Equal Employment Opportunity: PDA & Regulations

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  • 0:03 Pregnancy Discrimination Act
  • 1:45 Treated the Same Way…
  • 3:04 Enforcement
  • 3:44 Lesson Summary
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Lesson Transcript
Instructor: Shawn Grimsley

Shawn has a masters of public administration, JD, and a BA in political science.

Female employees play a pivotal role in the success of an organization, but have historically been at a career disadvantage if they decide to bear children. In this lesson, you'll learn about the Pregnancy Discrimination Act, including its protections and key provisions.

Pregnancy Discrimination Act

Brianna is an executive at a large tech company. She just received a promotion to division vice president. She's excited about the new position and the doors it will open professionally. She's also just learned that she's pregnant with her first child. She and her husband have been trying for about a year. Now, she's nervous that her pregnancy is going to cost her all the gains she has made professionally. She confides her concerns to a long-time colleague, Cassandra, who works in human resources at a different company. Cassandra says that Brianna is protected by the Pregnancy Discrimination Act.

The Pregnancy Discrimination Act (PDA) is a federal law that prohibits employers from discriminating against pregnant individuals relating to employment. Cassandra explains that the scope of the PDA's protections are very broad and includes hiring, firing, layoffs, promotions, benefits, pay and any 'other term or condition of employment.' The PDA applies to employers who employ at least 15 people, which includes Brianna's company. Brianna's pregnancy should not have a negative impact on her career.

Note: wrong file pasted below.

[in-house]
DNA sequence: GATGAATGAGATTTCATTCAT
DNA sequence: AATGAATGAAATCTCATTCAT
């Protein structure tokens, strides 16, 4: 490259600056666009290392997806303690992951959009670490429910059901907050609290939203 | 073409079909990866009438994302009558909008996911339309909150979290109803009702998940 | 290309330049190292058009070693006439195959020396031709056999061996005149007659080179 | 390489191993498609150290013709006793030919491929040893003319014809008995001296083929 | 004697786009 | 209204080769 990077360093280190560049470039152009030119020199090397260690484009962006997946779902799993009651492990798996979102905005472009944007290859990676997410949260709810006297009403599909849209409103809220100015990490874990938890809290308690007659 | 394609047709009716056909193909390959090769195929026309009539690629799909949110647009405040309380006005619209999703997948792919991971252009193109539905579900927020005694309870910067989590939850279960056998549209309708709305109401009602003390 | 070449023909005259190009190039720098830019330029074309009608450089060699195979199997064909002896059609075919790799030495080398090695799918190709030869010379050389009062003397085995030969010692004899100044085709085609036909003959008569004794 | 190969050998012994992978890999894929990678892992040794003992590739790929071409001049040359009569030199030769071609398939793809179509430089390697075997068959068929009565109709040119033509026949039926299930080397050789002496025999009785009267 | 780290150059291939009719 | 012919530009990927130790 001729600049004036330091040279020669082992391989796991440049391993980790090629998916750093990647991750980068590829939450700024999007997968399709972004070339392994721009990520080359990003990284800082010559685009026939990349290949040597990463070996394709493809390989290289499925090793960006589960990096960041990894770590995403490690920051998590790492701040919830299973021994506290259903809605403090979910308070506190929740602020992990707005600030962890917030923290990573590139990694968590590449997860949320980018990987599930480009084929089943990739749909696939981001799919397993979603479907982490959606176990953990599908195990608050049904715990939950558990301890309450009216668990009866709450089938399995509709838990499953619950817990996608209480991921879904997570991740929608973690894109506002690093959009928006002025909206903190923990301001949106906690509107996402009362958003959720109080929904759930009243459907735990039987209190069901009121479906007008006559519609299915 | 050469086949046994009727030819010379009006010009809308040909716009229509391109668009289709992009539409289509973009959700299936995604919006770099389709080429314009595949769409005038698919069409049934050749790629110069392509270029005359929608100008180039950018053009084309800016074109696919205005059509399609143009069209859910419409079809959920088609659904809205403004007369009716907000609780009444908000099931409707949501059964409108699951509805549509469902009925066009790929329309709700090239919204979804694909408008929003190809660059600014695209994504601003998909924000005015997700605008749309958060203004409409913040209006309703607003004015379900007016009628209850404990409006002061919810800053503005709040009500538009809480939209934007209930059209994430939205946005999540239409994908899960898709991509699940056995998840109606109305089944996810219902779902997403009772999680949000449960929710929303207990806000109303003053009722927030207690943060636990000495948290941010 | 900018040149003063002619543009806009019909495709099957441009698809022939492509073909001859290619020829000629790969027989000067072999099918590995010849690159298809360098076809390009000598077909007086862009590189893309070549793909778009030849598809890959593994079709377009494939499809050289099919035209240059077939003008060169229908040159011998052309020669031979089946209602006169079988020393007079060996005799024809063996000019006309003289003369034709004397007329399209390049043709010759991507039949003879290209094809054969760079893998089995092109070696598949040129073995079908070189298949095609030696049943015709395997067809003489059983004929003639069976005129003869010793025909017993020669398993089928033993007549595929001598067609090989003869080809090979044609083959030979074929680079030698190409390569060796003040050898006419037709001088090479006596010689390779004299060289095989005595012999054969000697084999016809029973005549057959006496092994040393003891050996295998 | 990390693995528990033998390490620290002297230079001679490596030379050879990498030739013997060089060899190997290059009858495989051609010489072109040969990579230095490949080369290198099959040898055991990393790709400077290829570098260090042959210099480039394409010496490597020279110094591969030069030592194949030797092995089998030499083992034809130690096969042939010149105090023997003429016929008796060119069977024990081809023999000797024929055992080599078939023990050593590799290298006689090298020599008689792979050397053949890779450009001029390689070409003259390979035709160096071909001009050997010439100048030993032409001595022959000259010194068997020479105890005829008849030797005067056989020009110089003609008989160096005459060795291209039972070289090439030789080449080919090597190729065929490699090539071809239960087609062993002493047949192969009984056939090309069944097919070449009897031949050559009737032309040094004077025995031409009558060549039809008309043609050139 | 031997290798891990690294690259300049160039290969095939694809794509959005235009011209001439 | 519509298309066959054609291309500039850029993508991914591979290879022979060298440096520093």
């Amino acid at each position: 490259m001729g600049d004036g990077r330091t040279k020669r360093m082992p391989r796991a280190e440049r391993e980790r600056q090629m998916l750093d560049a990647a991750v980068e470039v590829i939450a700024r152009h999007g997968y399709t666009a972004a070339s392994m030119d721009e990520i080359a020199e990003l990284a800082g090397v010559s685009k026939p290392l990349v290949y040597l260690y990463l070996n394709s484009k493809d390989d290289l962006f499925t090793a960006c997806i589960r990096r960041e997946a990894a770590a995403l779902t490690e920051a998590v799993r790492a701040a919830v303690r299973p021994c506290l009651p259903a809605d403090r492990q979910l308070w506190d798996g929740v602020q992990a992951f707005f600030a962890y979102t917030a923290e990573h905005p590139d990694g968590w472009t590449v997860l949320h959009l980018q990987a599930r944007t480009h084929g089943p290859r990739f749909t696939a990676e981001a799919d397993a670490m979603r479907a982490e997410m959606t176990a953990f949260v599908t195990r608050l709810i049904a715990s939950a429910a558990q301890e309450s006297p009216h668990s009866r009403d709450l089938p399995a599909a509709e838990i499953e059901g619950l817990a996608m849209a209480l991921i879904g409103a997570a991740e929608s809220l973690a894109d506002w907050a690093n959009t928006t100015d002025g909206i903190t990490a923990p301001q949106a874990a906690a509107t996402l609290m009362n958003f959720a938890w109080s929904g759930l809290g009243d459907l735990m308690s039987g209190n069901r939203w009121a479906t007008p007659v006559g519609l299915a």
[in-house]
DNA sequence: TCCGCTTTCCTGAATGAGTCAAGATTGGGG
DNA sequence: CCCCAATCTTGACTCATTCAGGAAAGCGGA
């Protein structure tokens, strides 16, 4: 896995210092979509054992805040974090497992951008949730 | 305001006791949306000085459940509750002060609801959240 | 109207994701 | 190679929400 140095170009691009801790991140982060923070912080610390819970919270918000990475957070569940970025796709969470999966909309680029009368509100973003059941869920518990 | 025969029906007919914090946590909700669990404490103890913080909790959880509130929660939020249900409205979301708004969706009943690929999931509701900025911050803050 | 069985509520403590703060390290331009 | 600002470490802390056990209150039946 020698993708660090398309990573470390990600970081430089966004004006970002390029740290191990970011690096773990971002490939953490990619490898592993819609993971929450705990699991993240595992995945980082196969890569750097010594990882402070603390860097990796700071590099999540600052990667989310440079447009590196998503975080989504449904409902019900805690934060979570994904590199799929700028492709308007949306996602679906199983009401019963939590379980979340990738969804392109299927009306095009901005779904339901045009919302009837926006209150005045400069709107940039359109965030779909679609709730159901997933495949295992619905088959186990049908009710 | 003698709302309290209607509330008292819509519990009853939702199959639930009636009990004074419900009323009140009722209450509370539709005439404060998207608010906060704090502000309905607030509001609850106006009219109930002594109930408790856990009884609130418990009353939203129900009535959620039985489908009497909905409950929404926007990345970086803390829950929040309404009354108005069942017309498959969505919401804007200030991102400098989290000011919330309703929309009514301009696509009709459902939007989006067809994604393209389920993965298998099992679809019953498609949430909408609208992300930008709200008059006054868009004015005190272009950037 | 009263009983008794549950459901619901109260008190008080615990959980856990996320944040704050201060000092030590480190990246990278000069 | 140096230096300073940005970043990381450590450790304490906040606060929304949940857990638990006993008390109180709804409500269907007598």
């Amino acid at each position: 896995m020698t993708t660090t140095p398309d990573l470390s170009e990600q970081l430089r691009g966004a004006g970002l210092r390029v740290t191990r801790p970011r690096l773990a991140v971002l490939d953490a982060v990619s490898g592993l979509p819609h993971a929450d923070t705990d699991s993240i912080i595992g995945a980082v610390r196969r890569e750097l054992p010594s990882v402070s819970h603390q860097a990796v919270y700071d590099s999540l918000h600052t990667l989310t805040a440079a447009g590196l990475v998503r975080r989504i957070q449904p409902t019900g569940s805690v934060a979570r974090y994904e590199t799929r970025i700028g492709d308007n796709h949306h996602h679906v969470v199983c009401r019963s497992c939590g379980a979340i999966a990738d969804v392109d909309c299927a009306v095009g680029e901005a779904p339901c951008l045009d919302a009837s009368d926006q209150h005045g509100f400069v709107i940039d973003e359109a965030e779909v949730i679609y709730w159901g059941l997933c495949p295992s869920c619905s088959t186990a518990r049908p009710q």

Cassandra also explains that the PDA prohibits harassment based on pregnancy, childbirth or a pregnancy related medical condition. According to EEOC, in order to rise to the level of harassment, it must be 'so frequent or severe that it creates a hostile or offensive work environment or when it results in an adverse employment decision, such as the victim being fired or demoted.' Harassment is not limited to supervisors but can also include co-workers or even a customer.

Treated the Same as Temporary Disabled

Cassandra also tells Brianna that if she can't perform her job because of a medical condition that is related to her pregnancy or childbirth, her employer must treat her the same way it treats a temporarily disabled employee. For example, if Brianna needs to be confined to bed during her pregnancy, her employer must provide her disability leave or unpaid leave if it provides those benefits to other temporarily disabled employees who cannot work. Likewise, if a temporarily disabled employee is given a lighter duty assignment because the temporary disability prevents the employee from performing her normal duties, a pregnant employee must be given the opportunity as well if she can't perform her regular duties because of a pregnancy or pregnancy-related condition.

Cassandra explains that it's also a violation of the PDA for an employer to use special procedures to determine whether Brianna is able to work or qualifies for leave or sick pay. Her employer must use the same procedures it uses for other temporarily disabled employees to determine whether they are unable to work. For example, if a doctor's statement is the only thing needed to establish sick leave for non-pregnant employees, that's all that should be required for pregnant employees, too.

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